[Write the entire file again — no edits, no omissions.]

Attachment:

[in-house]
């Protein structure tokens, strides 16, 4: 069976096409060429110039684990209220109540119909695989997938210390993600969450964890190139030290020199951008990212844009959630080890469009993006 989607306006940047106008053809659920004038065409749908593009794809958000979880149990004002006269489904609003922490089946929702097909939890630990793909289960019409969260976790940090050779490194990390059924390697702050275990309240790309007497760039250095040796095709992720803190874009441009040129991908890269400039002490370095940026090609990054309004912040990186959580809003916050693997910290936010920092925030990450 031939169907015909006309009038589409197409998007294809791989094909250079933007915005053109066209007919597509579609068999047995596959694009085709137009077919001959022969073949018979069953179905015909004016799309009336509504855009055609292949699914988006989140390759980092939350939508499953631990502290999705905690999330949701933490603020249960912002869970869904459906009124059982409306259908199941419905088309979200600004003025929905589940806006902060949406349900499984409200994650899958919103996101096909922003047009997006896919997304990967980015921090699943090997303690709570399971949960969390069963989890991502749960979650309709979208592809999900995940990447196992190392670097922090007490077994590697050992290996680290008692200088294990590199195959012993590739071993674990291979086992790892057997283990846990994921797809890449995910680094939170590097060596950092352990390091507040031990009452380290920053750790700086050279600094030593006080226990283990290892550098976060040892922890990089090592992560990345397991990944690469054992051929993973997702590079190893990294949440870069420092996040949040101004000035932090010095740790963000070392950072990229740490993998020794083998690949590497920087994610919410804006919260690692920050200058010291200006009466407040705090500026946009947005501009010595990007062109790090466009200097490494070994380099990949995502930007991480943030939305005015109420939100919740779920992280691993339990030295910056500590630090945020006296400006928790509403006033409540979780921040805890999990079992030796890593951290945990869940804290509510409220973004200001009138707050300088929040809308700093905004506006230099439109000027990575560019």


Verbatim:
[in-house]
């Protein structure tokens, strides 16, 4: 069976096409060429110039684990209220109540119909695989997938210390993600969450964890190139030290020199951008990212844009959630080890469009993006 989607306006940047106008053809659920004038065409749908593009794809958000979880149990004002006269489904609003922490089946929702097909939890630990793909289960019409969260976790940090050779490194990390059924390697702050275990309240790309007497760039250095040796095709992720803190874009441009040129991908890269400039002490370095940026090609990054309004912040990186959580809003916050693997910290936010920092925030990450 031939169907015909006309009038589409197409998007294809791989094909250079933007915005053109066209007919597509579609068999047995596959694009085709137009077919001959022969073949018979069953179905015909004016799309009336509504855009055609292949699914988006989140390759980092939350939508499953631990502290999705905690999330949701933490603020249960912002869970869904459906009124059982409306259908199941419905088309979200600004003025929905589940806006902060949406349900499984409200994650899958919103996101096909922003047009997006896919997304990967980015921090699943090997303690709570399971949960969390069963989890991502749960979650309709979208592809999900995940990447196992190392670097922090007490077994590697050992290996680290008692200088294990590199195959012993590739071993674990291979086992790892057997283990846990994921797809890449995910680094939170590097060596950092352990390091507040031990009452380290920053750790700086050279600094030593006080226990283990290892550098976060040892922890990089090592992560990345397991990944690469054992051929993973997702590079190893990294949440870069420092996040949040101004000035932090010095740790963000070392950072990229740490993998020794083998690949590497920087994610919410804006919260690692920050200058010291200006009466407040705090500026946009947005501009010595990007062109790090466009200097490494070994380099990949995502930007991480943030939305005015109420939100919740779920992280691993339990030295910056500590630090945020006296400006928790509403006033409540979780921040805890999990079992030796890593951290945990869940804290509510409220973004200001009138707050300088929040809308700093905004506006230099439109000027990575560019």